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|Mary's enemies are in a pickle|
U.S. Sen. Mary Landrieu should consider sending Congressman Richard Baker a bouquet of roses for Valentine's Day.
She should send Congressman Jim McCrery some, too.
While she's at it, Landrieu may want to mail a Valentine's card to Congressman William Jefferson of New Orleans.
Though it's unlikely we will witness it, Landrieu should give Gov. Bobby Jindal a kiss on his cheek. His right cheek, of course.
Why should the senior senator from Louisiana extend so many pleasantries?
She should do it to thank the gentlemen for accomplishing for Landrieu what she couldn't accomplish on her own in the almost 30 years she has held an elective office in the Sportsman's Paradise.
For the first time in Landrieu's long and distinguished political career, the electorate, to some degree, appreciates her for a change. That's a stark contrast from mere months ago.
Yes, it was a short time back we were hearing the pundits tell us the voters were poised to run Landrieu out of office on a rail. More specific, Landrieu was tagged as the most vulnerable incumbent member of the U.S. Senate who faces re-election this year.
That was the case before McCrery announced he would not seek re-election in 2008 to his 4th District seat in the House. Instead, he will leave Congress for what should be a lucrative career as a lobbyist in our nation's capital.
That also was before Baker said he would step down from his perch in the 6th congressional district to become president/chief lobbyist for an association of hedge funds. Baker will make $1 million annually in his new job. His last day in the House is Feb. 7.
Then there's Jefferson, an African-American who has represented the New Orleans area, or the 2nd District in the House, since 1991.
A native of Lake Providence, Jefferson is in the midst of trying his best to stay out of prison in light of an indictment that accused him of taking bribes to facilitate agreements between U.S. businessmen and some Africans.
Let's not forget about Jindal, too.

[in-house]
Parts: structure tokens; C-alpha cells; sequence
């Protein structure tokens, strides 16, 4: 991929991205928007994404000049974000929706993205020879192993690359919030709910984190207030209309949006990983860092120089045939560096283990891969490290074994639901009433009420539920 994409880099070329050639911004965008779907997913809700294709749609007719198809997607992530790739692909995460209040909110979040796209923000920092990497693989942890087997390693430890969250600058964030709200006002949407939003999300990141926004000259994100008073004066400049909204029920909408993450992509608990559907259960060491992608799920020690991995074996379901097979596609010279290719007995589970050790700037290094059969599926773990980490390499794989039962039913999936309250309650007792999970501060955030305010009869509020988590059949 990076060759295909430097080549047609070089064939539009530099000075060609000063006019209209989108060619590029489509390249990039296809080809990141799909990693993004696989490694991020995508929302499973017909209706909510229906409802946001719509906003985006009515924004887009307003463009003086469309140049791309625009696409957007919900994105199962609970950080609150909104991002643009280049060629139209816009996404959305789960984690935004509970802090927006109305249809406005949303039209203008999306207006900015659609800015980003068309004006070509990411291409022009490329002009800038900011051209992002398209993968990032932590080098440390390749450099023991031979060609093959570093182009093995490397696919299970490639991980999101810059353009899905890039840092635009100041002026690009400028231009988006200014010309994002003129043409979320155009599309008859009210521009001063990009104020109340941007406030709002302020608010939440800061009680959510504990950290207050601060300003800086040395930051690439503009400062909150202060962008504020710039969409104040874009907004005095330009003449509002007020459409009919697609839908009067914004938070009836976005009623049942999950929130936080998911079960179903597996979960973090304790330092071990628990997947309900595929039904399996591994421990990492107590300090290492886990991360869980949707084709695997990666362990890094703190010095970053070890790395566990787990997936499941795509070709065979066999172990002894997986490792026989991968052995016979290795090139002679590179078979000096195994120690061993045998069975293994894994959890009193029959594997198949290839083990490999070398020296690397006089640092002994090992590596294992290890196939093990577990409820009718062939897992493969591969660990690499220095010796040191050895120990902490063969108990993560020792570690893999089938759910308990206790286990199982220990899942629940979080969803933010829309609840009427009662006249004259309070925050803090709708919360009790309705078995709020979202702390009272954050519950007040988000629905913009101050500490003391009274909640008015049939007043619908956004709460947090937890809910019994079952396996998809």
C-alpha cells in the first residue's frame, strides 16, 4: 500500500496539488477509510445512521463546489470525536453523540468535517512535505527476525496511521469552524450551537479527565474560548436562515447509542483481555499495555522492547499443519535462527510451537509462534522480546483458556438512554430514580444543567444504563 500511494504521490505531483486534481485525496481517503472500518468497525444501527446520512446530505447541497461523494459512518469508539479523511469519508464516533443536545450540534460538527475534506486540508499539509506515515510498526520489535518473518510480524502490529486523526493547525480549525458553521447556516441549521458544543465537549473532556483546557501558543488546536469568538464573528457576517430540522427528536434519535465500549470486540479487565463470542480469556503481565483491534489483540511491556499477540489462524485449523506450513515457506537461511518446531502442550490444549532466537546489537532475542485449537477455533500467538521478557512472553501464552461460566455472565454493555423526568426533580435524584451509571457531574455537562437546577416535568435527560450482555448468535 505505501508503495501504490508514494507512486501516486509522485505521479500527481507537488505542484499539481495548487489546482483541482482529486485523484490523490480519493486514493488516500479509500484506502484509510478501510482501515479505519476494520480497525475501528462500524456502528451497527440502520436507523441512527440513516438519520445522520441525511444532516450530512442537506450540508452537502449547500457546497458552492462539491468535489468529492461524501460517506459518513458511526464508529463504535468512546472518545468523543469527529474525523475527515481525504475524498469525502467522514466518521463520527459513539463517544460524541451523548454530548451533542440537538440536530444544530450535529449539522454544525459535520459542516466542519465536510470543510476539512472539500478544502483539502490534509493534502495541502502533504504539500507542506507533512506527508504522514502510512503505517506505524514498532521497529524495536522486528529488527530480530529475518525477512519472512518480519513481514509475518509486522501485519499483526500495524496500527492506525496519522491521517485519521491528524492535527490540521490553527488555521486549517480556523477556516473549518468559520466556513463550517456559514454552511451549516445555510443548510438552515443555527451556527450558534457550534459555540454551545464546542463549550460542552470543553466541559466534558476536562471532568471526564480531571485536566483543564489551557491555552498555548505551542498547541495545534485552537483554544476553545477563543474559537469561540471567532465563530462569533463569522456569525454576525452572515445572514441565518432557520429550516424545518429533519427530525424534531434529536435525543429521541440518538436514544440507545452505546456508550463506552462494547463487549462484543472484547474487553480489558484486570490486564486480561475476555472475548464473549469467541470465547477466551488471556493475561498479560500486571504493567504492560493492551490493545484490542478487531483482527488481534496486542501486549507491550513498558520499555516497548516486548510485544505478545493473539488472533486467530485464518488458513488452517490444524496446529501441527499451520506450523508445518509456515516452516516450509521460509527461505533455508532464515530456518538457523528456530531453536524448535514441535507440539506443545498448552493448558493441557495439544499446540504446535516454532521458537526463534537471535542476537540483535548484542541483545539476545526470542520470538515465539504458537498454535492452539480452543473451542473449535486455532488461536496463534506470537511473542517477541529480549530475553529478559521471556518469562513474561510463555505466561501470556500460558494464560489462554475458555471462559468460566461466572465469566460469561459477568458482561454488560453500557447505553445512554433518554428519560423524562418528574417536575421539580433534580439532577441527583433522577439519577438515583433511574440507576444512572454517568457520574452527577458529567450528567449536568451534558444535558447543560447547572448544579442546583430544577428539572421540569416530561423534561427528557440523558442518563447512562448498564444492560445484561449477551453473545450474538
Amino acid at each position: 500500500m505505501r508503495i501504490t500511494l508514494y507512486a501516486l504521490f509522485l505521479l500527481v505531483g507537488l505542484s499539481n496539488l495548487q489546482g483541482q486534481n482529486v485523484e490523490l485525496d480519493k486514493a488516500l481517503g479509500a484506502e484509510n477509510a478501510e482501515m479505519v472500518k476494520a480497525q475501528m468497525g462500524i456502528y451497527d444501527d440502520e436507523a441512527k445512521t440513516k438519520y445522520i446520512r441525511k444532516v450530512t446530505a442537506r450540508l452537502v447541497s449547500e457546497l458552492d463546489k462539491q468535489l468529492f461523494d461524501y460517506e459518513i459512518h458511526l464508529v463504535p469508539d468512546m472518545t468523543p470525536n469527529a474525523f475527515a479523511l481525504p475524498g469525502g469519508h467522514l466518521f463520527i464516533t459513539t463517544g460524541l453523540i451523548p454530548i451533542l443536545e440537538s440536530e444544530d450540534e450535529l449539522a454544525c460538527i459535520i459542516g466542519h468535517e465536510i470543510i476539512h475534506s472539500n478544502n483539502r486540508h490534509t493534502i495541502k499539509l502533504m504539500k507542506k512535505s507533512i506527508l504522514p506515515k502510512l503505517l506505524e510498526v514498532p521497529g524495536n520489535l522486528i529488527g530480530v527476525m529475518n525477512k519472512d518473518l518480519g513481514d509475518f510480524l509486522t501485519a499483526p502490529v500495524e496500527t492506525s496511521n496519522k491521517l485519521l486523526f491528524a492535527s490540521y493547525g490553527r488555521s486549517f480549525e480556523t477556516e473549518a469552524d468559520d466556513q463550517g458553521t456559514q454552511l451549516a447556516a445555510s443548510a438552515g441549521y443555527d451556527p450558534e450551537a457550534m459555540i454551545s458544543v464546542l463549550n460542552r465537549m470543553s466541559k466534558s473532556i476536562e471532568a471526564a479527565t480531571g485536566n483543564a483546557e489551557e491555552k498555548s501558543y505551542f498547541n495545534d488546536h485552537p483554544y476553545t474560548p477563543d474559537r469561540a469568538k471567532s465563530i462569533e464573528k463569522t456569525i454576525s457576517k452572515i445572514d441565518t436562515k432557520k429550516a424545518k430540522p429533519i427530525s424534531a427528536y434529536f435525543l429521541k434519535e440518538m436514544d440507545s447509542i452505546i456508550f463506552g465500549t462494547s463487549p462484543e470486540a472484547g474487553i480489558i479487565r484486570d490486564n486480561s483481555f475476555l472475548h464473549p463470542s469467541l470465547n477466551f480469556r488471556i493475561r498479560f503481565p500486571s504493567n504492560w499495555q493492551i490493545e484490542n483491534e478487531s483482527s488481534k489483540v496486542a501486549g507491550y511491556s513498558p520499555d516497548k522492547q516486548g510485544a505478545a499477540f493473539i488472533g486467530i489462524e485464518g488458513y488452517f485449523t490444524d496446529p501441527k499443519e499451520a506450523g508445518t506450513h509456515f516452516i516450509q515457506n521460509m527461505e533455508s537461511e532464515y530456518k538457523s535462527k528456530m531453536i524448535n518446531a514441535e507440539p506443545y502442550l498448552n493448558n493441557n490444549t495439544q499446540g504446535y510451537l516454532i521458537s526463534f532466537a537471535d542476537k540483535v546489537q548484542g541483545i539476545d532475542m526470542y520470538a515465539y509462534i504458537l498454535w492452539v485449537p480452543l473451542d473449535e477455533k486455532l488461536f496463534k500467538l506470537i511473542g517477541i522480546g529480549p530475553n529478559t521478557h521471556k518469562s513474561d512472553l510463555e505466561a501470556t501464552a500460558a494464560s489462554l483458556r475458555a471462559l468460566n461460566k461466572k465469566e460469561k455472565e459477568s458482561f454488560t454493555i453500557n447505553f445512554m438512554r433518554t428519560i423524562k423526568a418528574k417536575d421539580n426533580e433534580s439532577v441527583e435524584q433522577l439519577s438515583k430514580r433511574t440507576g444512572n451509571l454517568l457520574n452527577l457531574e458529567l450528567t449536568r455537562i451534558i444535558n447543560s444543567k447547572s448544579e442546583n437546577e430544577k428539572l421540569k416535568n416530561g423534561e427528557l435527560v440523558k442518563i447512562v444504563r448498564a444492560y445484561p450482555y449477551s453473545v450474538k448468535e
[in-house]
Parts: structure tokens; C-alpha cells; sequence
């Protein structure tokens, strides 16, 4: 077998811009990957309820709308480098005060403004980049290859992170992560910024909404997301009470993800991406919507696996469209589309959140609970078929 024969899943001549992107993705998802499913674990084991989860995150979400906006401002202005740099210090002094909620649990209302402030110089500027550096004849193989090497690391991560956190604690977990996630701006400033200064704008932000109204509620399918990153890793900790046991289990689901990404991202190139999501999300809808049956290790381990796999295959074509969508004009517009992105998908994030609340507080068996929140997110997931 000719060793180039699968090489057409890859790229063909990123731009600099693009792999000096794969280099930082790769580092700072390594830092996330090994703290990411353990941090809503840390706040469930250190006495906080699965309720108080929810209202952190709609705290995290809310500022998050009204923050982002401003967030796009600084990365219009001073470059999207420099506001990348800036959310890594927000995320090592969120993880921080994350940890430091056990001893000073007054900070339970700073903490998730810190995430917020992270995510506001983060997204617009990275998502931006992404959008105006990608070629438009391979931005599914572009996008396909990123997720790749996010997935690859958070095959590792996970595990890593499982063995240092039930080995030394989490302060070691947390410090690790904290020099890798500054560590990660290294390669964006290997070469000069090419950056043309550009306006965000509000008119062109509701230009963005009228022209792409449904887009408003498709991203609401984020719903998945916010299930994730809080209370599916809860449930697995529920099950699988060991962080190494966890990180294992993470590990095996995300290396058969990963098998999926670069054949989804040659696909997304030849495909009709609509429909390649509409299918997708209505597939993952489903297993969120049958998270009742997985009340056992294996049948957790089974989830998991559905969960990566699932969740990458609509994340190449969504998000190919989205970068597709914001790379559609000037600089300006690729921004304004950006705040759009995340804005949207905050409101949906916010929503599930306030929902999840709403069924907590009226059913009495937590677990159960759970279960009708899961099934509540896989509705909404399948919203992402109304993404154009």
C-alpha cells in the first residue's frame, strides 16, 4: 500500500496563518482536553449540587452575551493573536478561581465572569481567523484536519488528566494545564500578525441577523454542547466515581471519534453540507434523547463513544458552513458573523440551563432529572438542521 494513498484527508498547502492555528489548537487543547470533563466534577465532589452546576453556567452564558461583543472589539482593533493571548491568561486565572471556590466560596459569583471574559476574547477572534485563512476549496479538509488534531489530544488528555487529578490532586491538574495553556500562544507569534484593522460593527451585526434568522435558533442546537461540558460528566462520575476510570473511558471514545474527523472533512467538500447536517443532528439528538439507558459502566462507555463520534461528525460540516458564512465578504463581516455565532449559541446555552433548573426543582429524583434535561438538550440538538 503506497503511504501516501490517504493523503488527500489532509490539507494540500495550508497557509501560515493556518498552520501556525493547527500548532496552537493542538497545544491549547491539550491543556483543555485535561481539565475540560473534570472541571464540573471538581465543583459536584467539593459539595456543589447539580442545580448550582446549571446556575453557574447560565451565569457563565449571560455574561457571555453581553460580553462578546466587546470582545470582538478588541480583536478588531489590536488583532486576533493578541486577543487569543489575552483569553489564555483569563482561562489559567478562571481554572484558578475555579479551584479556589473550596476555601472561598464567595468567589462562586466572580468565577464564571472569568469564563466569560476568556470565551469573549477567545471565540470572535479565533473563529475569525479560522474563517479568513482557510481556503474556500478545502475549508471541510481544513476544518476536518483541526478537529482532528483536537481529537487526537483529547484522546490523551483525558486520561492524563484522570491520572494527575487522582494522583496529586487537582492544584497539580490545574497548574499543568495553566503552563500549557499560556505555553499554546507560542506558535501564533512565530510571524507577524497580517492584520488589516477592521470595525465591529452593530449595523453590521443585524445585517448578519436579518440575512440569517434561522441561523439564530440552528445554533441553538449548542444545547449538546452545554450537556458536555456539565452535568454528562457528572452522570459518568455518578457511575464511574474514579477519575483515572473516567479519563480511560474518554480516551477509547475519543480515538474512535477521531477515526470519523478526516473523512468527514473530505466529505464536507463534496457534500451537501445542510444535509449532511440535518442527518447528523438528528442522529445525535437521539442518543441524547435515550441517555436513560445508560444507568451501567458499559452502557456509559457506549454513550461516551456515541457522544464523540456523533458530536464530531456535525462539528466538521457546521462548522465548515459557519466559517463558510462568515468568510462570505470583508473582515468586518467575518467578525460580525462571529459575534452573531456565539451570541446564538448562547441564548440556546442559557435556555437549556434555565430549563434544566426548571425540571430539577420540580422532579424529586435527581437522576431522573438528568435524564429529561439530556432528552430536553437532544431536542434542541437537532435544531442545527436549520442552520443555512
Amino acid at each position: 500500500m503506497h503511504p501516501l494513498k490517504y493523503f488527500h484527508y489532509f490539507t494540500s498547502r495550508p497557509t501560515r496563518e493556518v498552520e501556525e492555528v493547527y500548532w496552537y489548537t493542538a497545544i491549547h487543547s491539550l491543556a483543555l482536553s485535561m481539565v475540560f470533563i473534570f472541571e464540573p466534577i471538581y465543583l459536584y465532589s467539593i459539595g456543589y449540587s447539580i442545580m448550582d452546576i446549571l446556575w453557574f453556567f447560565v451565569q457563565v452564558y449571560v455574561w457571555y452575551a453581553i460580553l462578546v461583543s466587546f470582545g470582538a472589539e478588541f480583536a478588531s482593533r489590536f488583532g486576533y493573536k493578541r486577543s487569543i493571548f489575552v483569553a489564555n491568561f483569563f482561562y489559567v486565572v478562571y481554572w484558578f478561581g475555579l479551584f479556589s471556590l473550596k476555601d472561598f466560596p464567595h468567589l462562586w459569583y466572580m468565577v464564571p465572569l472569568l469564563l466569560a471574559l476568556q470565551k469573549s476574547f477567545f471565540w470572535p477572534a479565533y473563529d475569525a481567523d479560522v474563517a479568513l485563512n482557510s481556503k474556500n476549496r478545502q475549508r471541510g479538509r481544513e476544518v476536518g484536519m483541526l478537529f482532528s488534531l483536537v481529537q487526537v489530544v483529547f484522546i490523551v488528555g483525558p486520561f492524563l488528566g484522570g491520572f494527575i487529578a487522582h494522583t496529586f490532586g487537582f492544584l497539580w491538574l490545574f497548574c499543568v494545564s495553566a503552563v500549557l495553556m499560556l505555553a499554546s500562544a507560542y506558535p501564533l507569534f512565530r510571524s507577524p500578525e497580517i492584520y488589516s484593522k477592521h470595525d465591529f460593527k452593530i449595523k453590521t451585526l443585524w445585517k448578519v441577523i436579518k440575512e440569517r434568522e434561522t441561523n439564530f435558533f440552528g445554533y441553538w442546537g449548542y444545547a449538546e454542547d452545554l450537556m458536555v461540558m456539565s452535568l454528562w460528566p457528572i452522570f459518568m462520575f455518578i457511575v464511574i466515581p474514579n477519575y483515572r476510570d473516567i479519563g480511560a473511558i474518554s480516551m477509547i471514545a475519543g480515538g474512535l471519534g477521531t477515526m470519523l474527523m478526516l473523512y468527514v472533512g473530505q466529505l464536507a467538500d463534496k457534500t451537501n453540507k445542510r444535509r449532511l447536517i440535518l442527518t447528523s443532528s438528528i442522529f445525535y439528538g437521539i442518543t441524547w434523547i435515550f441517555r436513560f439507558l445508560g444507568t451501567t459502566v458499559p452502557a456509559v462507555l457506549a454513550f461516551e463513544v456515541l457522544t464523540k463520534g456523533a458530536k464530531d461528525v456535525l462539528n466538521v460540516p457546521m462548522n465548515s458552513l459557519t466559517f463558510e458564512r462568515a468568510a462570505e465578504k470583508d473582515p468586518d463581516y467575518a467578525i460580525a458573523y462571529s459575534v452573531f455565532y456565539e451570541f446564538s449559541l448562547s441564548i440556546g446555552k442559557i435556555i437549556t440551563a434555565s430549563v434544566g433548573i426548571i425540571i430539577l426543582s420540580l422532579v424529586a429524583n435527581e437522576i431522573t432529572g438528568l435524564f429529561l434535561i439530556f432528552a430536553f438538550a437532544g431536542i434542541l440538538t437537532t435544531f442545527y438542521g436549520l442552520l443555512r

The new governor represented the 1st District of Louisiana from January 2005 to earlier this month. Jindal resigned from the House to become chief executive of the most dysfunctional state in the Union.
Jindal didn't serve long enough to build up much seniority on The Hill, but he enjoyed a favorable relationship with the president of the United States. That's a good thing regardless if the voters like the president or think he's the buffoon.
In all, the departure, or pending departure, of Baker, Jindal and McCrery—and the uncertainty surrounding Jefferson—represents a huge blow to Louisiana's clout in Washington.
What makes it worse is their departure—or pending departure—came on the heels of Louisiana losing two fairly powerful members of the Congress in John Breaux and Billy Tauzin. Remember, Breaux gave up his Senate seat and Tauzin bailed out of the House in the 2004 election cycle.
Both Breaux and Tauzin are highly paid lobbyists today.
How do all of these retirements from Congress, voluntarily or not, affect Landrieu?
At the very least, Landrieu will become the most senior member of the state's congressional delegation. In some circles, she has become the most coveted elected official in Louisiana since the days of Russell Long riding herd over the U.S. tax code as chairman of the Senate Finance Committee.
In Washington, members of the Congress secure clout with age, or as the years pass while the members learn how to work the system to benefit the people who matter most—the voters back home and the special interests groups that bankroll their campaigns.
Yet, Landrieu most likely recognizes her new-found popularity among some voters in Louisiana won't stop her enemies from doing their best to unseat her this fall.
The problem her enemies face now is two-fold.
They need a strong Republican candidate void of any baggage, and they've got to find a message to give the people a reason to fire her.